By: Caitlin Smith ’16, University of Maryland Health Center, Dietetic Intern
While in college, it can be hard to be mindful of our diets, especially when cash is tight. I’ve seen my share of cabinets full of ramen noodle packages, boxes of mac and cheese, and pop-tarts.
There’s a common misconception that eating healthfully is expensive and thus, it becomes a low tier priority.
However, I’m here to tell you that being broke does not have to be synonymous with being unhealthy.
Here are some tips I have come to learn and love:
- Buy frozen and/or canned fruits and vegetables. Many people believe that if fruits and vegetables aren’t fresh then they aren’t healthy. That’s not true! Frozen produce is picked at the peak of freshness and then frozen so it contains an optimal amount of nutrients. For canned items, just be sure to look for low sodium items and fruits that are canned in 100% juice instead of heavy syrup.
- Buy in bulk. Since we typically only feed ourselves as college students, this tip can seem counter intuitive. Wouldn’t this be wasteful? The key is to buy things like meat, seafood, and even bread in bulk and then freeze them so they won’t go bad.
- Skip the name brands. There’s a common misconception out there that the store brand items don’t taste as good as the name brand ones. However, more often than not, the ingredient list is exactly the same. It’s usually just the appearance of the box or packaging that is different. Next time you’re at the grocery store, compare your favorite name brand item with a store brand one.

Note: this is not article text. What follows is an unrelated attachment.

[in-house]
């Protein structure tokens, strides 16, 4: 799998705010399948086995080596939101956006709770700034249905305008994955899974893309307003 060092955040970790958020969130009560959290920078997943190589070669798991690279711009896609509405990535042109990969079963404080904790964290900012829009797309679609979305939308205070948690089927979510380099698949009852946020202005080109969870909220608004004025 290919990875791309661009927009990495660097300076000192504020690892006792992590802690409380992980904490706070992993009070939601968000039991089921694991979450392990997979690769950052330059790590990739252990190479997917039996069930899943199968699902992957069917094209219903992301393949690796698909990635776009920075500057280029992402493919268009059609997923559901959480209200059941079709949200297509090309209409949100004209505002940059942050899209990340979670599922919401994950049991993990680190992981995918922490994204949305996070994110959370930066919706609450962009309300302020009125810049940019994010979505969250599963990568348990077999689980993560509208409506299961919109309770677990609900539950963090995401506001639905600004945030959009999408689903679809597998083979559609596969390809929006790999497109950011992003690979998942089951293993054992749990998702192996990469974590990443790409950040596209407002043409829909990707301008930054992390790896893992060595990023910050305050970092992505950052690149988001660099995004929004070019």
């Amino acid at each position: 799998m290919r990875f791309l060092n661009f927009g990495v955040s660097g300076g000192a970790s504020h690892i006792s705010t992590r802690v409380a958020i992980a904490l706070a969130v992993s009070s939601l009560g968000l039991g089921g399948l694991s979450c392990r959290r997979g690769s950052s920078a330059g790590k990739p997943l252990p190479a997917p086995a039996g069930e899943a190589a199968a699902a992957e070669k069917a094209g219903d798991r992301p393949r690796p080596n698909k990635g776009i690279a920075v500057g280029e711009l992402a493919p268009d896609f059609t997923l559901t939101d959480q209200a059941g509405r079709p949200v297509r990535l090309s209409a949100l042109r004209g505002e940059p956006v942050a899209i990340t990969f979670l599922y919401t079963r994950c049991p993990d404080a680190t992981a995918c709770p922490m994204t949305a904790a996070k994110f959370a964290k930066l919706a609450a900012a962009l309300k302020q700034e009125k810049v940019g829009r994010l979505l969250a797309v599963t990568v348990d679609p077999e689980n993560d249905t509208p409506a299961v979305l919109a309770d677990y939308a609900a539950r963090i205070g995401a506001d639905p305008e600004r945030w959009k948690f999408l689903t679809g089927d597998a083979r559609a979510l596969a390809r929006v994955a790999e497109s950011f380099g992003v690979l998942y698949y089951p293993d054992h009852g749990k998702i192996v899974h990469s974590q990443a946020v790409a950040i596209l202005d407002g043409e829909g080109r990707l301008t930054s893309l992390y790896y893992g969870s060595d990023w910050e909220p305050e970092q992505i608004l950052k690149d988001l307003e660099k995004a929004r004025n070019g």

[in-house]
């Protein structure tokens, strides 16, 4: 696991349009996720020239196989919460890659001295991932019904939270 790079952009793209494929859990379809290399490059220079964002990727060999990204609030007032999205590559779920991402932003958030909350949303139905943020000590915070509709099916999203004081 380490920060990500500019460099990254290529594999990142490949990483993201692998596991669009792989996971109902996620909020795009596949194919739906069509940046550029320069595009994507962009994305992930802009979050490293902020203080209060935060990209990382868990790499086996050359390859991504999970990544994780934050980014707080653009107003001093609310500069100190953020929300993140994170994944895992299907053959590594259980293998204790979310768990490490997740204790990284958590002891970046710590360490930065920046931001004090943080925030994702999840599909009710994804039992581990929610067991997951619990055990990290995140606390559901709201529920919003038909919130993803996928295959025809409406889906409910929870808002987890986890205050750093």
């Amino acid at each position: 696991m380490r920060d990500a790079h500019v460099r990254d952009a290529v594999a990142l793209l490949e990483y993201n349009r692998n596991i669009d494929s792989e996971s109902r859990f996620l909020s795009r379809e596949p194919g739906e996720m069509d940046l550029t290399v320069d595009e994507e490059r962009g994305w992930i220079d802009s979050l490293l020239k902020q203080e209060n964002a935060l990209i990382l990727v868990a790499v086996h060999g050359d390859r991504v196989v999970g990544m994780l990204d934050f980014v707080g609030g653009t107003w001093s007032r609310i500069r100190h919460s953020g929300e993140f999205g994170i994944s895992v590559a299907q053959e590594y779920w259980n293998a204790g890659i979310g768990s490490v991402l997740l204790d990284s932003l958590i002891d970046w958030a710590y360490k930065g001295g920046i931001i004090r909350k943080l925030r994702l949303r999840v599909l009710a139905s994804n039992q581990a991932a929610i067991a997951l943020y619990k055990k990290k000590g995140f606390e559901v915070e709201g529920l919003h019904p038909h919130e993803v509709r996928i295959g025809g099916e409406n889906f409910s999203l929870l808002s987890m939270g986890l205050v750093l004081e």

- Shop at farmers and/or ethnic markets. This is usually an effective way of getting produce for a cheaper price than what the grocery store sells them for, especially when it comes to in-season produce. Check out The Farmers Market at Maryland which is right here on campus in front of Cole Field House every Wednesday from 11-3!
- Pack lunches and snacks. When you’re spending all day on campus, as many of us are, it’s easy to work up an appetite. However, frequently buying food on campus can get expensive. Buy some reusable containers and pack some lunches and snacks such as grapes, humus and pretzels, sliced cucumber, or a turkey sandwich. Throw it in your backpack in the morning and you have a quick, easy, delicious, and nutritious way to save some money.
- Get creative in the kitchen. I can’t tell you how many healthy, cheap, and yummy little recipes I’ve created since I came to college and I’m no chef! I often use things like tuna, rice, and frozen vegetables and just throw them together. Get creative in the kitchen using any ingredients you already have.
- Visit the Health Center! Last but certainly not least, consider making an appointment for free diet analysis to learn more tips and tricks for eating lots of good food with limited funds.
Visit choosemyplate.gov for even more information on how to remain healthy on a budget.